The Coronavirus pandemic has changed the way we consume content and engage in conversations. Here's a report from TBWA\India that contains more details.
Our conversations have changed, now that COVID-19 has large parts of the world under lockdown. To gauge how conversations have changed, TBWA\India carried out a social listening activity, observing search trends and conversations between March 16 and April 7, 2020. The observations can be split into three main categories - search trends, conversations across different states of India, and how people are passing time during quarantine.
Google search trends can broadly be classified into two phases. The first stage was between March 16 and 22, when the virus was spreading so rapidly all over the world that it became nearly impossible to ignore. Indians were curious about the new virus and wanted to understand how they could prepare themselves to tackle the pandemic. This was the time when the search term 'Coronavirus tips' was used over five million times, and 'Janta curfew' saw one million searches. Bollywood singer Kanika Kapoor (who tested positive for the virus and came into contact with a large number of people) was searched over two million times.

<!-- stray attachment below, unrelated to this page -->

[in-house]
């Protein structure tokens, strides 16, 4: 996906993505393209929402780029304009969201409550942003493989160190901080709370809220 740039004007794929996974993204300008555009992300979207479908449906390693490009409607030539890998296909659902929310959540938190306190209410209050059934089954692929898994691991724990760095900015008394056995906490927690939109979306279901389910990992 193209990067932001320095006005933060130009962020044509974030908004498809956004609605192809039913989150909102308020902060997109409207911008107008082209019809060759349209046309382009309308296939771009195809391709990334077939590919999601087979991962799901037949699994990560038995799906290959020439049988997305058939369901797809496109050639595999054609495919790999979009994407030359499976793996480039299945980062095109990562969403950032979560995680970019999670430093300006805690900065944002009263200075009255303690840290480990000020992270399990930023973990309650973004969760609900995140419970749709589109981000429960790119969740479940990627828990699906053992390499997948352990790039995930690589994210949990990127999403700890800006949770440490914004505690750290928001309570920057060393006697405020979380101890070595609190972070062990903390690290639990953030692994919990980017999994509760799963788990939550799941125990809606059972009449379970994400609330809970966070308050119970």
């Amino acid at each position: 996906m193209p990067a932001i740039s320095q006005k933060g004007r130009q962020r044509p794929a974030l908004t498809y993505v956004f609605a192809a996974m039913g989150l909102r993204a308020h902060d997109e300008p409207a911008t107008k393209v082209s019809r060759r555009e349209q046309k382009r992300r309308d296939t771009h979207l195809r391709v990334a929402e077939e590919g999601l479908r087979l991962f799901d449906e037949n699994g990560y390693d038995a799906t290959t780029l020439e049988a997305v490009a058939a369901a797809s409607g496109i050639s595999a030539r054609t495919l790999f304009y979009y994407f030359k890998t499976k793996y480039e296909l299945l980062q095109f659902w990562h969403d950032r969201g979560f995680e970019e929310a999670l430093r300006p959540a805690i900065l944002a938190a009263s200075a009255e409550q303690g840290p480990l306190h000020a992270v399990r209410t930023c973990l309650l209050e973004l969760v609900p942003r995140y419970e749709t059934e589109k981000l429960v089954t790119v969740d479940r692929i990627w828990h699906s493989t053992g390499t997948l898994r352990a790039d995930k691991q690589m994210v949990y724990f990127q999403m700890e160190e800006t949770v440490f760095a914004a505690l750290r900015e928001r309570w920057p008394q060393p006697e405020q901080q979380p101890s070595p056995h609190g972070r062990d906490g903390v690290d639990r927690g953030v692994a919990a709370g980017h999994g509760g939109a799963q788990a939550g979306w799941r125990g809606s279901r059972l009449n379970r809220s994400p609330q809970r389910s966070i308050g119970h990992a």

In the following week, users were settling into the 'new normal' and their interests had shifted. When the lockdown was announced, 'Modi' (Prime Minister Narendra Modi) was the most searched term that day. Both the Coronavirus and Hantavirus were each searched five million times. 'India lockdown' was also searched over three million times.
In the next week, users found solace in entertainment. Netflix's original show 'Money Heist' was searched over 500,000 times.
Delhi, Maharashtra, Karnataka, Andhra Pradesh and Tamil Nadu were the states that led the conversation on the virus.
Here's a look at the content that generated interest in these states.
What were some of the things that kept India occupied during lockdown? Working from home came out on top, closely followed by multiplayer games (such as Ludo and Carrom) and other family activities. Traditional hobbies, such as reading and streaming content on OTT, came last.
Brands also took the opportunity to step forward and offer a host of free and paid services in light of the crisis. Internet providers, like BSNL, offered free work from home plans... Old shows like 'Ramayan' and 'Mahabharat' made a comeback on TV, thanks to national broadcaster Doordarshan - filling the void left by several current daily soaps that have stopped airing. Curated lists of bestsellers across various regional languages have brought reading back in fashion. OTT platforms have announced new seasons of popular shows to entertain their viewers.
Read the full report here.